“Suspicious” sports bets reign in Europe, Asia: IBIA

"Suspicious" sports bets reign in Europe, Asia: IBIA

The award for the most questionable sports bets of 2019 goes to Europe. According to a report by the International Betting Integrity Association (IBIA), the majority of all “suspicious” betting alerts came out of the region in the third quarter of the year, with Asia following closely behind. The results aren’t too surprising, given the advanced presence of legal sports gambling in those regions, compared to others, like the U.S., that are just now getting into the mix.

"Suspicious" sports bets reign in Europe, Asia: IBIA
Image credit: Martin Maier

The IBIA, which was known as the European Sports Security Association (ESSA) until five months ago, states that there were 50 alerts in the quarter, one less than had been seen in the previous three-month period. Compared to what was seen a year ago, though, the number is a substantial improvement. The third quarter of last year saw 72 alerts.

In the most recent findings, 21 alerts came out of Europe and 18 out of Asia. Tennis and soccer were the two main culprits, making up 90% of all suspicious gambling activity. That supports previous reports that both of the sports are seeing a serious amount of match-fixing. Khalid Ali, the secretary general of the IBIA, asserts:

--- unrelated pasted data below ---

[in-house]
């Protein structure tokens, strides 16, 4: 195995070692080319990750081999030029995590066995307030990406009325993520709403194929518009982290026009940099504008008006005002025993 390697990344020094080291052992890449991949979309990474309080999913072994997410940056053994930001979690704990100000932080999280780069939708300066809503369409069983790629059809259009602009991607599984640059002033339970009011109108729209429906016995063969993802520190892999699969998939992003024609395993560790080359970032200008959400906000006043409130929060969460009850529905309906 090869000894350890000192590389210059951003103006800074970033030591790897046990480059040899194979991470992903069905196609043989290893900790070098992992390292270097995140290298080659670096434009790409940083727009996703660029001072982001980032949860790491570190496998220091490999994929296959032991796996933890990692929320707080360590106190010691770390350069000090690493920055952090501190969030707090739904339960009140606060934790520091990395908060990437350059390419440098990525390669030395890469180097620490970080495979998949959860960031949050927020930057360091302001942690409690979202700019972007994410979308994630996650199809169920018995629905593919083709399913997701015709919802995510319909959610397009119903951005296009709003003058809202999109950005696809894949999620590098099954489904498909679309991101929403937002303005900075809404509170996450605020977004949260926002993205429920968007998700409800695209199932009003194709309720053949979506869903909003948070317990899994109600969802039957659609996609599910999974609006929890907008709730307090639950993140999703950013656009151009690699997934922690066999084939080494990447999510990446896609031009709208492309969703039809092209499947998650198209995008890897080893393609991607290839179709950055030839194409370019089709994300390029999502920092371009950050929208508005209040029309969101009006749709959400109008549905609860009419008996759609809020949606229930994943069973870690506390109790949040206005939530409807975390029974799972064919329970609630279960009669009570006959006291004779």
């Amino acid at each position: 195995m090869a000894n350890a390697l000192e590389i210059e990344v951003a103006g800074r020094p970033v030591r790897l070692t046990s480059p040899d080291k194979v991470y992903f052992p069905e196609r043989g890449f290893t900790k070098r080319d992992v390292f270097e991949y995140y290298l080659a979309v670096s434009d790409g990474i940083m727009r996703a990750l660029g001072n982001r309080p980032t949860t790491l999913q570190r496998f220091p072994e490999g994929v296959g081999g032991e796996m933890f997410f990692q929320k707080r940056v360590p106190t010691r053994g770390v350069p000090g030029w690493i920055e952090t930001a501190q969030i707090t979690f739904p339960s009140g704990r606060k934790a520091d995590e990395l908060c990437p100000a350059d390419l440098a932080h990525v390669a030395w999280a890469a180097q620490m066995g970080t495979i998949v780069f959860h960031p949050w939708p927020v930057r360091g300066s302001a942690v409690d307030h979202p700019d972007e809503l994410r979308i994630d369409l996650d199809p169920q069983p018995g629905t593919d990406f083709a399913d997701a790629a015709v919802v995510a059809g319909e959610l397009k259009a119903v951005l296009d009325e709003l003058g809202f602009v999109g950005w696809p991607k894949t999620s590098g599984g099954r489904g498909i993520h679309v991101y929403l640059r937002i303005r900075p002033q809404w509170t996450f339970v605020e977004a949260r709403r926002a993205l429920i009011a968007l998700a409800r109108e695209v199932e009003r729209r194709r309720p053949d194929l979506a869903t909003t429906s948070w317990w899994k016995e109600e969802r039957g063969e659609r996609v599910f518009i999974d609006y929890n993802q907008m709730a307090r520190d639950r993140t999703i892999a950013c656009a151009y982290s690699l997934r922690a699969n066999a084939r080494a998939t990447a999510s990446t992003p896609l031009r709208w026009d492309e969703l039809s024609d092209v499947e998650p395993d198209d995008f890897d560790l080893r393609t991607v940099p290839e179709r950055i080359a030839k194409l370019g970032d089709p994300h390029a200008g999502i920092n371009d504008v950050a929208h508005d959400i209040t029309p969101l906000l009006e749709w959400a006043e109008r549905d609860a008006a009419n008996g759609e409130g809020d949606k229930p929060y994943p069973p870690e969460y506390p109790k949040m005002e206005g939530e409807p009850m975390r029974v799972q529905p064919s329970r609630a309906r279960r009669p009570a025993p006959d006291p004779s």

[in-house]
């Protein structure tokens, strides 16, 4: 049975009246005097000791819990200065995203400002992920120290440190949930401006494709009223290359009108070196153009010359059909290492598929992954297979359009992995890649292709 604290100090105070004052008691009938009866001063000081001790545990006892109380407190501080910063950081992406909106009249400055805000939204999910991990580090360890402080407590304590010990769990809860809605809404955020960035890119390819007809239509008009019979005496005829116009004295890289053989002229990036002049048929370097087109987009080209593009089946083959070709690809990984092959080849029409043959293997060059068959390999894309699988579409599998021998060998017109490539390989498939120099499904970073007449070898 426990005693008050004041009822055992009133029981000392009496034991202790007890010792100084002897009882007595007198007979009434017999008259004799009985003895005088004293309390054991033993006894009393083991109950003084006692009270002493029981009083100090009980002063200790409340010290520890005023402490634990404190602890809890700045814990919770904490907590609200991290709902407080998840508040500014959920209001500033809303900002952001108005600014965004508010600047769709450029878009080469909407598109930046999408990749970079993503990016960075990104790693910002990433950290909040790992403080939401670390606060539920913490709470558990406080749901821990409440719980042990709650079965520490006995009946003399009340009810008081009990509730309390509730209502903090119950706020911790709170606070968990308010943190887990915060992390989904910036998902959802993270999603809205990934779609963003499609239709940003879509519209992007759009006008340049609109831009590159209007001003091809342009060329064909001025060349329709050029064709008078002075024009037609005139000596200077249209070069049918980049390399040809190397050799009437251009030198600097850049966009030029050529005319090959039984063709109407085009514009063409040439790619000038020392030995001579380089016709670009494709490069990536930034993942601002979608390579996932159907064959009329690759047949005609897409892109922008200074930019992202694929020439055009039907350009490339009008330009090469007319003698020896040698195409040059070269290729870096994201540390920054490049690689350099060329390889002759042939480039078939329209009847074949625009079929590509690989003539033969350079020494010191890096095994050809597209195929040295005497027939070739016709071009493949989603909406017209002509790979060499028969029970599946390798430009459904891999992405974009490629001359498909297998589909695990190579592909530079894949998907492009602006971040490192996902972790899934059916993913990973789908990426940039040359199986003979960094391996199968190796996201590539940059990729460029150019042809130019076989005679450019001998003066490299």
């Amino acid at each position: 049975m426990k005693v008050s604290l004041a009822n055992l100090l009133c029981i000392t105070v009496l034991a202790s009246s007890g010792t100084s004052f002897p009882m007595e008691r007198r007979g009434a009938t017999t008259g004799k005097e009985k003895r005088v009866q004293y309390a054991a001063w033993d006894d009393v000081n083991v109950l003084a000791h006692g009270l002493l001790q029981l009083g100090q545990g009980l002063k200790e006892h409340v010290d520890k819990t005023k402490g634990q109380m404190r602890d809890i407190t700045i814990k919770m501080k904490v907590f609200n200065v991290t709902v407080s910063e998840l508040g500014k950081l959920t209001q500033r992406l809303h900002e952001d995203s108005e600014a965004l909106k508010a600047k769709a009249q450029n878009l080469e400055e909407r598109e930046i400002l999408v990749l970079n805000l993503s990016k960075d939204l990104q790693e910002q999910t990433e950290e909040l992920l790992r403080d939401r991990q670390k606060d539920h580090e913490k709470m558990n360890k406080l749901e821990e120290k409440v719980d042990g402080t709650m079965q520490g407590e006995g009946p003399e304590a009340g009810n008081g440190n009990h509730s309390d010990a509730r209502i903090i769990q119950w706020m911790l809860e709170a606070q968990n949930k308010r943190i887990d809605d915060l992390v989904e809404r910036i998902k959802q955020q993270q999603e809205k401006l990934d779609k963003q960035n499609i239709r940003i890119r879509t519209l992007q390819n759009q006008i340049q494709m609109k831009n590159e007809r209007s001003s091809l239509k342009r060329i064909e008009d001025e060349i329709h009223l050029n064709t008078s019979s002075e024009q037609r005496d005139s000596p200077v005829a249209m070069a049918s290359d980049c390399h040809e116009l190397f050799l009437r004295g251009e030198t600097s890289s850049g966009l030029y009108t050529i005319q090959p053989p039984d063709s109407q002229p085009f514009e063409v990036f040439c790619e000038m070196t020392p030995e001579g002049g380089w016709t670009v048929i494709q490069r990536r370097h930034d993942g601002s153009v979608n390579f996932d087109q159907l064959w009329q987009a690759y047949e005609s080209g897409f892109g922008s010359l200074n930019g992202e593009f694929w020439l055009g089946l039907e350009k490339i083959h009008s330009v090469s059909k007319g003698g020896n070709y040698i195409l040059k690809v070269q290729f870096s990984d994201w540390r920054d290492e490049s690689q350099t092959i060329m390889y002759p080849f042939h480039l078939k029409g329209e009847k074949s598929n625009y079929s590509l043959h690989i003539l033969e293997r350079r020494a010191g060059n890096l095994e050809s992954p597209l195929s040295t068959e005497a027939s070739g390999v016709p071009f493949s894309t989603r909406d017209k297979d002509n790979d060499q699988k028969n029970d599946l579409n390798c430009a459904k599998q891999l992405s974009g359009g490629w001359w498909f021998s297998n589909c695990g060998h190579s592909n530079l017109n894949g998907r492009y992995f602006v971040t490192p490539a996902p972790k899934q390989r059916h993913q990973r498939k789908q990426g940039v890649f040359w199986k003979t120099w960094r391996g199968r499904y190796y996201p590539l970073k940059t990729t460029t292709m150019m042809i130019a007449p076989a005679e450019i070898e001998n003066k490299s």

“We welcome the ongoing efforts of the sport to work closely with us and to identify and impose sanctions on corrupt players. The scope of the association’s unique and global leading monitoring system has been boosted by four new members during 2019, with discussions ongoing with a number of other companies interested in investing in integrity and protecting their businesses from corruption.”

He told Yogonet that interest in joining the organization is increasing in Latin American countries where sports gambling operators want to ensure they don’t fall into the same traps seen in other regions. He explained, “We have a pipeline of new members that we are speaking to, which includes operators in Latin America, we are optimistic that we will have some more new members join us in the next six to nine months.”

For the first three quarters of 2019, there have been 138 alerts, 25% lower than the 184 seen in the same period last year (the entire year saw 267). The drop came from a substantial improvement in tennis monitoring and better scrutiny of the International Tennis Federation tour. A major scandal had surfaced about match-fixing at lower-tier events in recent years, and the ITF has apparently taken better control to ensure the scandal isn’t repeated.

In the U.S., the Sports Wagering Integrity Monitoring Association (SWIMA) acts to ensure sports integrity. The IBIA is working with the group as legal sports gambling continues to spread across the country and is lending its expertise and tricks of the trade to the organization and Ali expects that relationship to get stronger as the industry evolves.